Other cases involve “false impersonation” that stems from the public misperception that reverse mortgages are directly arranged by the government. While the vast majority of reverse mortgages are indeed insured by the FHA (or Fannie/Freddie), they don’t play a role in the origination of mortgages. In short, don’t be fooled by a lender that claims to be working on behalf of the government.

The final category of scams is conducted with the complicity of the borrower. Under so-called “flipping” arrangements, “speculators purchase distressed properties and, with the aid of cosmetic repairs and inflated appraisals, deed them to seniors at above-market prices. Seniors—some of whom may be part of the scheme—typically are promised homes for no money down. In return, they secure a reverse mortgage and divert some, if not all, of the proceeds to the scheme’s promoters.” The best ways to avoid becoming ensnared in such a scheme is a) only secure a reverse mortgage on a property you already own, and b) seek (reverse mortgage) financing through a third-party lender, rather than through your agent, in the event that it is being for a new home.

Let’s face it: seniors make easy targets. The FBI agrees, noting that seniors are preyed upon because of the perception that they are trusting, naive, unwilling to report fraud, and have stable financial situations. For that reason, the FBI urges seniors to bear in mind the following when shopping for a reverse mortgage:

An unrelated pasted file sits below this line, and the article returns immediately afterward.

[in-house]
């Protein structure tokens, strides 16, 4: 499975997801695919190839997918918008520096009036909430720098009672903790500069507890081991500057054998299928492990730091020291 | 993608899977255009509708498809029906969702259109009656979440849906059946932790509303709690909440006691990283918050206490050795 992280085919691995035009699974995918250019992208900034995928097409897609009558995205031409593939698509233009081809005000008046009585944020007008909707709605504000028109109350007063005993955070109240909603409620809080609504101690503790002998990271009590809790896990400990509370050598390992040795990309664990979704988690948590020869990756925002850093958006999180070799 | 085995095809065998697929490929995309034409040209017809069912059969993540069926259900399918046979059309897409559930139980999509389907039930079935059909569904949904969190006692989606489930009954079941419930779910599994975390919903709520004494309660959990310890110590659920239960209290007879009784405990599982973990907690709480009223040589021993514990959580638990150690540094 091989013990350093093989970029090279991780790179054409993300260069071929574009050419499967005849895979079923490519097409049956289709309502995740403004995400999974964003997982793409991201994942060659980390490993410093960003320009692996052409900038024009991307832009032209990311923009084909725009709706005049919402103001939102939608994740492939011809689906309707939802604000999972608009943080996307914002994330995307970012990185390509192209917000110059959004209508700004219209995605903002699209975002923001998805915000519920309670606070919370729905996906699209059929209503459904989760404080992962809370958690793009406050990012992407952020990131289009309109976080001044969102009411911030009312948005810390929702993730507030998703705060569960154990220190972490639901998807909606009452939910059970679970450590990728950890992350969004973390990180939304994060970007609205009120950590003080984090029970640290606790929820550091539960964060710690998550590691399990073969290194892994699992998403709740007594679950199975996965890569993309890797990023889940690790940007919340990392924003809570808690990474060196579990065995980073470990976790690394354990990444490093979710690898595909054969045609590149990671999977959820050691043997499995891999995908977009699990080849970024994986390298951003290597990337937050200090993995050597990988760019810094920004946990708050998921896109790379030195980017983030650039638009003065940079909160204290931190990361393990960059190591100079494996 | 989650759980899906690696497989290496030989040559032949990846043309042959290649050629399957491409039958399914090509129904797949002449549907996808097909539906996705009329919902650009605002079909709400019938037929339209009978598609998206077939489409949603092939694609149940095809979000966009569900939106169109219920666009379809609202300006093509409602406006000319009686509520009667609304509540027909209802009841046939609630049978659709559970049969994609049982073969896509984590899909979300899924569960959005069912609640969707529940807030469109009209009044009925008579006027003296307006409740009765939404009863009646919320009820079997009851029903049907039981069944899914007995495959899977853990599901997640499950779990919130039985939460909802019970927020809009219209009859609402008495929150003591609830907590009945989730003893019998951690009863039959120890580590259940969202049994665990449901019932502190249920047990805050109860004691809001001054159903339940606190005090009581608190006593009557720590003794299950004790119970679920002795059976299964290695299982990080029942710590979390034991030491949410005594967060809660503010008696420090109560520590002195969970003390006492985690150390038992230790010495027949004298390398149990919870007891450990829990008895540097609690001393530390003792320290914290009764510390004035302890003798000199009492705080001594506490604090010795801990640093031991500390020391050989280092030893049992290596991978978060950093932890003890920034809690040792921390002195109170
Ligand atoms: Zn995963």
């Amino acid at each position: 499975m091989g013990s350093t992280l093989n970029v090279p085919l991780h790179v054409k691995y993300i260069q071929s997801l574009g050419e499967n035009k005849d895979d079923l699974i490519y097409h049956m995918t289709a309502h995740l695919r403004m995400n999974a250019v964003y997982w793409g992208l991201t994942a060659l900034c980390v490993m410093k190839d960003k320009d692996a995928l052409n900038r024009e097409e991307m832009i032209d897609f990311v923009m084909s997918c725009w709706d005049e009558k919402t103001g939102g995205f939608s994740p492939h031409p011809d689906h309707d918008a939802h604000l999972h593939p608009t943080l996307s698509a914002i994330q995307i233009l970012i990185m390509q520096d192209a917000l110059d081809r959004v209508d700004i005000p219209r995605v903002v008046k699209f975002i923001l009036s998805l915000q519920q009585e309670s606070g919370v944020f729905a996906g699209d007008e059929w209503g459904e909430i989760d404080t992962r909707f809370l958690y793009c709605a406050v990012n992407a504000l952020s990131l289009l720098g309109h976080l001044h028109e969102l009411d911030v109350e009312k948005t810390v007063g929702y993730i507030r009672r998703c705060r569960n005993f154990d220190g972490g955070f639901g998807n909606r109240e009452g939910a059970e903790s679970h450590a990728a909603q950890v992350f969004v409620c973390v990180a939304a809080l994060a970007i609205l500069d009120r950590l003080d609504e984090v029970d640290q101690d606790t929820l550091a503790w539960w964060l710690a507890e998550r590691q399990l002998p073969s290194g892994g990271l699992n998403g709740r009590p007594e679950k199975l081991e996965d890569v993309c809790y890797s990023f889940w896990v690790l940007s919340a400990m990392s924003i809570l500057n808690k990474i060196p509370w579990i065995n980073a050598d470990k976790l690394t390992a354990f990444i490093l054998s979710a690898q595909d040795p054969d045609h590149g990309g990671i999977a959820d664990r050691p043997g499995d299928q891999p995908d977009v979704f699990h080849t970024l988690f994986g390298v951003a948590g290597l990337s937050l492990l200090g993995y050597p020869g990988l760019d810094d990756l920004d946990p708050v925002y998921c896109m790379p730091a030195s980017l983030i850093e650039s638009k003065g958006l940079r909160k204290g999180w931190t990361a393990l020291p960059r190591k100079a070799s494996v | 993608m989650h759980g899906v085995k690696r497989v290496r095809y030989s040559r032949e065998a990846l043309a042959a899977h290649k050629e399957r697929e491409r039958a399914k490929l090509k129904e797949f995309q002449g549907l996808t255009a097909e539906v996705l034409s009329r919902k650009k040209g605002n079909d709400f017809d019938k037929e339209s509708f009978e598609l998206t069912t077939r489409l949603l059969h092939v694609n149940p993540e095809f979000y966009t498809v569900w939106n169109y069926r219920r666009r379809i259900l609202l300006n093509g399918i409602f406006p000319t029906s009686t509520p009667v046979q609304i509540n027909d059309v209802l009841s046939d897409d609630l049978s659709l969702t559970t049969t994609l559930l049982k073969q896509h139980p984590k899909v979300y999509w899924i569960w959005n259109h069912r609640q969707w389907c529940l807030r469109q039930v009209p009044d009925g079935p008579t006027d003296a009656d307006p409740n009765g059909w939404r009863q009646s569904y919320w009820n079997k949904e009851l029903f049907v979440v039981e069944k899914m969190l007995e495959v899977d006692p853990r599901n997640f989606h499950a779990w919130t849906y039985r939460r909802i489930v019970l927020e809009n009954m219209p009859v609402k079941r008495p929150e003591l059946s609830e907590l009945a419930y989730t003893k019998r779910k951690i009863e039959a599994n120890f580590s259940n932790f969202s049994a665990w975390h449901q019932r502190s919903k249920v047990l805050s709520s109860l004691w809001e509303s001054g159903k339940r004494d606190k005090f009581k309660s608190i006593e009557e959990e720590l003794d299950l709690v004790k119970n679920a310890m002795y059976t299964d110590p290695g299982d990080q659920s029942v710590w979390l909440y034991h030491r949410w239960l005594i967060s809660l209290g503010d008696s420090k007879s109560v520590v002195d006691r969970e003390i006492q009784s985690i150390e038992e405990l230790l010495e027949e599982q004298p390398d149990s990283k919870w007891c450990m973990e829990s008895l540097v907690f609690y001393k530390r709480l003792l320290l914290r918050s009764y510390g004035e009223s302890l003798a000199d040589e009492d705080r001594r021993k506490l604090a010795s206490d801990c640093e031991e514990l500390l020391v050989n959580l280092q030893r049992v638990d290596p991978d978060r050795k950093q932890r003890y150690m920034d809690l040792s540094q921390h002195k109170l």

• Do not respond to unsolicited advertisements.
  • Be suspicious of anyone claiming that you can own a home with no down payment.
  • Do not sign anything that you do not fully understand.
  • Do not accept payment from individuals for a home you did not purchase.
  • Seek out your own reverse mortgage counselor.

One Response to “Protect Yourself from Reverse Mortgage Scams”

  1. Hattie Says:

    This article is a great caution and should be widely distributed, but with a little fine tuning. The thought that fees should be about 5% is a little simplistic. 5% of what? You must be more precise or you will set people up with unrealistic expectations. People will be looking for fees of 5% of their LOAN PROCEEDS, when the biggest fee comonents-FHA insurance and loan origination-are each approximately 2% of THE PROPERTY VALUE. And proceeds will tend to be only 50-75% of value. Fees (in most states) may tend towards 5% of property value as property values approach %200000. I say in most states, because the third component of reverse mortgage fees-the more traditional closing costs – title, transfer tax rates, etc vary greatly from state to state. These could total $1800 in one state compared to over $3000 in another. So fees for a $100000 home can total between 6% and 7% of value realistically.

    Some will always say thats too high, but one must ask”compared to what?” The cost of a mortgage or an equity line that may not be available even IF you can qualify for it? The cost of selling(especially in this market) the home you have lived in for decades and wish to remain in? And where will you live? You may need to take your grown children back in.

    Seniors and their families must consider a myriad of factors and it is important to have good information when they lay out their alternatives.